Video Games Improve Heart Rates
Researcher Viki Penpraze, a PhD candidate and instructor at the University of Glasgow in Scotland, conducted a similar study, comparing two active games to a handheld game and watching a Simpsons DVD. Participants included 13 children, all around the age of 10.
When the children watched a DVD or played the traditional hand-control video game, they didn't burn off any more calories than they would by reading a book, she says.
But it was a different story when they played Dance Mat Mania and Eye Toy Boxing, where players simulate boxers.
Their heart rates jumped from 80 to up to 160 beats per minutes, the equivalent of brisk walking or even jogging. And they burned two to three times as many calories as during the sedentary activities.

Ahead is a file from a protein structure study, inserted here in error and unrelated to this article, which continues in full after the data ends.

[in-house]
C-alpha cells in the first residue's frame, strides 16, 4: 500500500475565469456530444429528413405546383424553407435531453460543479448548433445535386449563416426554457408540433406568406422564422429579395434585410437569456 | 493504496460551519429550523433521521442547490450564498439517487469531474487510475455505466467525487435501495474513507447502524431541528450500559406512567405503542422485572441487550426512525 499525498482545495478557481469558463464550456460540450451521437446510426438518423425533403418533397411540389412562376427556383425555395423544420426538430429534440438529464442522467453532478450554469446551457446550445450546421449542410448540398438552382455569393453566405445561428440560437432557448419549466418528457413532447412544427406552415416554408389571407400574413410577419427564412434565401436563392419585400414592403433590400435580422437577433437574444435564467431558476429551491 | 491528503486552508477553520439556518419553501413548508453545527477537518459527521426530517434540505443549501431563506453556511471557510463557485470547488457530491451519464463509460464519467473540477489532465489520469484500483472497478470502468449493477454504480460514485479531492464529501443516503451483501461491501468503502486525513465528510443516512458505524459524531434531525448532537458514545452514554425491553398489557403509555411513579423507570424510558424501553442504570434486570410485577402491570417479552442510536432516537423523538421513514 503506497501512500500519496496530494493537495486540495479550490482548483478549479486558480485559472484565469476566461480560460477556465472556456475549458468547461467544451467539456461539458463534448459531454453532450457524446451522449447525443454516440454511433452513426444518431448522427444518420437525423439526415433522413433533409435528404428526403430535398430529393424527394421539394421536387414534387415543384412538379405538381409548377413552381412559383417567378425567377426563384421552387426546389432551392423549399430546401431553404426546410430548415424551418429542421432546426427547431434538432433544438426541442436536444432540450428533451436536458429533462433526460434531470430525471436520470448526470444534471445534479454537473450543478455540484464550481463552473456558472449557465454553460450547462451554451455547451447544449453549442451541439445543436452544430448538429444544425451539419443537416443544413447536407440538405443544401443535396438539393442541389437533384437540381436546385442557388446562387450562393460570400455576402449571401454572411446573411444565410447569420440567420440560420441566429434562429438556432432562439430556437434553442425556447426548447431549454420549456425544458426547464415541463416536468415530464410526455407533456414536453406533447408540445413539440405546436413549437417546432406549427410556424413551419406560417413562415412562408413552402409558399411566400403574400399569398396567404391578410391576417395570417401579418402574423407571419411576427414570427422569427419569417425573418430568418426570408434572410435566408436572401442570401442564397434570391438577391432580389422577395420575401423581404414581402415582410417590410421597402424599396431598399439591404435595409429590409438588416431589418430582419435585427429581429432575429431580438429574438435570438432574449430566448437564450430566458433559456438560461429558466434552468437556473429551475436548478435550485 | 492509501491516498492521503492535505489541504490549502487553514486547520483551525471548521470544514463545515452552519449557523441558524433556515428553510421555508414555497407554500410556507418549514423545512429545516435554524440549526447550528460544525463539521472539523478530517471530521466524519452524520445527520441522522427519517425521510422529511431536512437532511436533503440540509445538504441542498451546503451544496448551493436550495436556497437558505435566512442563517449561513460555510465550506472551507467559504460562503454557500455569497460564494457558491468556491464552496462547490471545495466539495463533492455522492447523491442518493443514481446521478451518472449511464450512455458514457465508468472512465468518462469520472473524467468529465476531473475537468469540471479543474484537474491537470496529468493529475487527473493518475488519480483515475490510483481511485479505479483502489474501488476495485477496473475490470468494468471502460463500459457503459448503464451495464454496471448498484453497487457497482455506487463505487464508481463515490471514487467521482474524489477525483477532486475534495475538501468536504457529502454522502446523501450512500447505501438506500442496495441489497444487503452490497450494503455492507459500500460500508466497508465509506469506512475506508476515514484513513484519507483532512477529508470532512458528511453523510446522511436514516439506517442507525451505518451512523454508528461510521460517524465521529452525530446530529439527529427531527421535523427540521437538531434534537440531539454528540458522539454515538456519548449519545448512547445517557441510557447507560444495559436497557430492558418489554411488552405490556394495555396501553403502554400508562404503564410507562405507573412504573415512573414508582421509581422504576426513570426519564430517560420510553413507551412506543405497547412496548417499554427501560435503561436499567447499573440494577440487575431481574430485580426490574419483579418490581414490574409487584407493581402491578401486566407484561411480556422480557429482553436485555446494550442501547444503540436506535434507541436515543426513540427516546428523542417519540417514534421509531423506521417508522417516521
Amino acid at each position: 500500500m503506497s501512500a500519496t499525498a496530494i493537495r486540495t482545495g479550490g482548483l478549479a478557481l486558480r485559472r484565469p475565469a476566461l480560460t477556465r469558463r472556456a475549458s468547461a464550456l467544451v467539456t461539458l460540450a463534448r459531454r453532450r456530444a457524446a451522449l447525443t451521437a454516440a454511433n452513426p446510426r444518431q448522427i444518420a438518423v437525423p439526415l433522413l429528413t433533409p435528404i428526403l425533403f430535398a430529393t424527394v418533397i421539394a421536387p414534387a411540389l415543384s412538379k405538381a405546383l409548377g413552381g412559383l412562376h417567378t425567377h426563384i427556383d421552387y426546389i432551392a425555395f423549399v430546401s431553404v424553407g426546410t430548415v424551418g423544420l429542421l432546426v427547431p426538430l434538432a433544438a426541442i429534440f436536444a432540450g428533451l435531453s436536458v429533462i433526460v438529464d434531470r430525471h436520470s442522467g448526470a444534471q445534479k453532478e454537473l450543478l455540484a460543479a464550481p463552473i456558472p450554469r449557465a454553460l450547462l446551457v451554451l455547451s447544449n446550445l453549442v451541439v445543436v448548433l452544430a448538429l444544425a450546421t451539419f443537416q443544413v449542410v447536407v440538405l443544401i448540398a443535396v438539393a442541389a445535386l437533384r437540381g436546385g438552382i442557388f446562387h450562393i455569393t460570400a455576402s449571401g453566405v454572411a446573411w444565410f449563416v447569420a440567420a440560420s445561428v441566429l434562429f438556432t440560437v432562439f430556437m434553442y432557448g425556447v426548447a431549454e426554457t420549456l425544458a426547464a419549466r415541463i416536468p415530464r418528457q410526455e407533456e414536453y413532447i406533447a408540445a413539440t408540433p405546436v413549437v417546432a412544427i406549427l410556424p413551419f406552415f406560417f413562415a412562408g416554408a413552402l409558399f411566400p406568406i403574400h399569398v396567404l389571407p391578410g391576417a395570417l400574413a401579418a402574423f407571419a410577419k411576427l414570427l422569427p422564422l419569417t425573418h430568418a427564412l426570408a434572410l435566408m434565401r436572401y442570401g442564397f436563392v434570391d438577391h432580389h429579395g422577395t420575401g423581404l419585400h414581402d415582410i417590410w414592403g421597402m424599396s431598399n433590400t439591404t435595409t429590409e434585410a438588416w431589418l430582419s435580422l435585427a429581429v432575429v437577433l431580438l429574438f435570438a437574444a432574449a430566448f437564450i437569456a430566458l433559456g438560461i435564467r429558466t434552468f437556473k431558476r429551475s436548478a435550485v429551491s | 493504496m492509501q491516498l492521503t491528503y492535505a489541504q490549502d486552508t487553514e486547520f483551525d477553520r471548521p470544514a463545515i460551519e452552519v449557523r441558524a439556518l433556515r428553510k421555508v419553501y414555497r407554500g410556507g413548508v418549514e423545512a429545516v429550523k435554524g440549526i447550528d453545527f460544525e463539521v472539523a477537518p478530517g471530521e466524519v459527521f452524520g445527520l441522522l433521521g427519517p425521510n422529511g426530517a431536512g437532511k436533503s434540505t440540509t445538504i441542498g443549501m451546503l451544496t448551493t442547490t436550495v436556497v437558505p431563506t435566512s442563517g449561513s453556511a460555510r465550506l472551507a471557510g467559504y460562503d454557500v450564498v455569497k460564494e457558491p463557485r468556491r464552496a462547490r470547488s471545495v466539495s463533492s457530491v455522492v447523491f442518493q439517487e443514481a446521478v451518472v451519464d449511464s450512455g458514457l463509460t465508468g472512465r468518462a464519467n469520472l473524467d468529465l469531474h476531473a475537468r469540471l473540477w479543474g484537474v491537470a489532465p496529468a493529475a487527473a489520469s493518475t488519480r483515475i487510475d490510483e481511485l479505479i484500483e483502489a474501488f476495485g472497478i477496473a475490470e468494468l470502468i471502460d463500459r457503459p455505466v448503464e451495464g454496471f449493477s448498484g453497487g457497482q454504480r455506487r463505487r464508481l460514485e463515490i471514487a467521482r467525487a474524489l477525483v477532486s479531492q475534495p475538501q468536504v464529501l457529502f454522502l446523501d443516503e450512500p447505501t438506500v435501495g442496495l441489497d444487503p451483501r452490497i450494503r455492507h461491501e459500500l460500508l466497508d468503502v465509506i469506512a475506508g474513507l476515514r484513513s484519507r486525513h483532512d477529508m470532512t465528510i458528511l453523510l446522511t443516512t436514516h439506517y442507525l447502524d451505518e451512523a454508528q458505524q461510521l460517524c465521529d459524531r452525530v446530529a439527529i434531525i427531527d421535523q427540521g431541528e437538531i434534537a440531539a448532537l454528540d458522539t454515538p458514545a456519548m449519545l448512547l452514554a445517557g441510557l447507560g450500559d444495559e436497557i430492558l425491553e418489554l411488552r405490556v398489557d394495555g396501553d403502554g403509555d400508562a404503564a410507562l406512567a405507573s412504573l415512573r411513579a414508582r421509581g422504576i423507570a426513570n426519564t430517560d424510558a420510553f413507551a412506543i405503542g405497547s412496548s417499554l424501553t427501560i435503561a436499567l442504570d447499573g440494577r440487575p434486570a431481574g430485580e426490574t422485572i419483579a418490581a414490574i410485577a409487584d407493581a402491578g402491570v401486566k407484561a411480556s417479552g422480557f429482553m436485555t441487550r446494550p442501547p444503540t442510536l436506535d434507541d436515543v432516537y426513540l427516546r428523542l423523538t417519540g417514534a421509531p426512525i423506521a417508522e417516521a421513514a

Not All Games Equal
A third study from the Netherlands suggests that not all active games are created equal.
The research team studied six gaming systems: Dance Dance Revolution, Wii Tennis, Eye Toy Beach Volleyball, Xerbike, Lasersquash, and Apartgame.
Results showed that kids didn't burn as many calories when playing Wii Tennis and Eye Toy Beach Volleyball as when playing the other games.
Nevertheless, "any active game is going to be better for your child than a handheld one," says researcher Sanne de Vries, MS, of TNO Prevention and Health in Leiden.
Not a Substitute for "Real" Sports
Commenting on the research, Edward J. Mendelsohn, MD, says, "There's no question that these newer, active video games help to burn calories."
Mendelsohn, an attending physiatrist at St. Vincent's Hospital in New York, says that after a few rounds of Wii Boxing with his 7-year-old son, he often breaks into a sweat.
"Nothing replaces being outside and engaging in active sports with your friends," he tells WebMD. "But if it's raining, this is a fun, easy way to incorporate some fitness into your kids' lives."